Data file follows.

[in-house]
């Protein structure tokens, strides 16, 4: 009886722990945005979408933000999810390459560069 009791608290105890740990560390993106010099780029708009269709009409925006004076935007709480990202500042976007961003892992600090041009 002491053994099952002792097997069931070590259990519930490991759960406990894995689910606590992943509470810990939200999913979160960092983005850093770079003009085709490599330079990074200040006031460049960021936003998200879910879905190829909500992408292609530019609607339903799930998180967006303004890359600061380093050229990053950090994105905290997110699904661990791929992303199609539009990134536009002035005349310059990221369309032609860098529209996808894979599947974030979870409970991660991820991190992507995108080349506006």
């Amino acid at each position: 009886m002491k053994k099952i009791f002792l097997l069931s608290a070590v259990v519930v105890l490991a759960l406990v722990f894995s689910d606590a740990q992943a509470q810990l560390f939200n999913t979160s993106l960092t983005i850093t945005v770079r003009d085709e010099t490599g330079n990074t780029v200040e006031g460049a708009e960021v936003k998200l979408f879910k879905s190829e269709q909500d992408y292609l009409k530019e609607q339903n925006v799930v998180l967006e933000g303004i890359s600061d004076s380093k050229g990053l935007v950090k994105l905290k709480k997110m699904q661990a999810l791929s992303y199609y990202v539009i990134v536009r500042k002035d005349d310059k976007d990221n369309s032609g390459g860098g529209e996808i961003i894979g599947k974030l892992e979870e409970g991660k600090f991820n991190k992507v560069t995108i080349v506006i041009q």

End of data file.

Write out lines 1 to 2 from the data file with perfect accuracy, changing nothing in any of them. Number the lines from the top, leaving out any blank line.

[in-house]
């Protein structure tokens, strides 16, 4: 009886722990945005979408933000999810390459560069 009791608290105890740990560390993106010099780029708009269709009409925006004076935007709480990202500042976007961003892992600090041009 002491053994099952002792097997069931070590259990519930490991759960406990894995689910606590992943509470810990939200999913979160960092983005850093770079003009085709490599330079990074200040006031460049960021936003998200879910879905190829909500992408292609530019609607339903799930998180967006303004890359600061380093050229990053950090994105905290997110699904661990791929992303199609539009990134536009002035005349310059990221369309032609860098529209996808894979599947974030979870409970991660991820991190992507995108080349506006």